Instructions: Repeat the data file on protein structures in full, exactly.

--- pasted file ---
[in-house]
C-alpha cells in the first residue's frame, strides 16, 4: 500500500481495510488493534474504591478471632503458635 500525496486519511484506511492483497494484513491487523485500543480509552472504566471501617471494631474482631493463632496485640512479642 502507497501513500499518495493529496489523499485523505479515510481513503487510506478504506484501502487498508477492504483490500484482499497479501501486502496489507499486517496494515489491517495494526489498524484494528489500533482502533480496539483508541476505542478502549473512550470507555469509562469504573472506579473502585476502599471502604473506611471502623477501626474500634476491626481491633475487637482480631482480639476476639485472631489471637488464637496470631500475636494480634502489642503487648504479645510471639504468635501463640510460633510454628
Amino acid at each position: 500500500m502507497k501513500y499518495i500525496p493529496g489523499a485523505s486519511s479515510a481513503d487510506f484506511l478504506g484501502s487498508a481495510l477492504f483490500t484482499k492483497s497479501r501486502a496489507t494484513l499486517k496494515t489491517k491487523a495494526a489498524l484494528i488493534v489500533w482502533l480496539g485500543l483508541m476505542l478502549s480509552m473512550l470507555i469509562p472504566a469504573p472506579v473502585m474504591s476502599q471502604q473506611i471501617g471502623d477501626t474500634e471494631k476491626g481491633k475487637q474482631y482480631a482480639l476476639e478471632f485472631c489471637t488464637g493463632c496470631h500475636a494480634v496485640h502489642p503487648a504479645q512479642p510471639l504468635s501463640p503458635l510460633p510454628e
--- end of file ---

[in-house]
C-alpha cells in the first residue's frame, strides 16, 4: 500500500481495510488493534474504591478471632503458635 500525496486519511484506511492483497494484513491487523485500543480509552472504566471501617471494631474482631493463632496485640512479642 502507497501513500499518495493529496489523499485523505479515510481513503487510506478504506484501502487498508477492504483490500484482499497479501501486502496489507499486517496494515489491517495494526489498524484494528489500533482502533480496539483508541476505542478502549473512550470507555469509562469504573472506579473502585476502599471502604473506611471502623477501626474500634476491626481491633475487637482480631482480639476476639485472631489471637488464637496470631500475636494480634502489642503487648504479645510471639504468635501463640510460633510454628
Amino acid at each position: 500500500m502507497k501513500y499518495i500525496p493529496g489523499a485523505s486519511s479515510a481513503d487510506f484506511l478504506g484501502s487498508a481495510l477492504f483490500t484482499k492483497s497479501r501486502a496489507t494484513l499486517k496494515t489491517k491487523a495494526a489498524l484494528i488493534v489500533w482502533l480496539g485500543l483508541m476505542l478502549s480509552m473512550l470507555i469509562p472504566a469504573p472506579v473502585m474504591s476502599q471502604q473506611i471501617g471502623d477501626t474500634e471494631k476491626g481491633k475487637q474482631y482480631a482480639l476476639e478471632f485472631c489471637t488464637g493463632c496470631h500475636a494480634v496485640h502489642p503487648a504479645q512479642p510471639l504468635s501463640p503458635l510460633p510454628e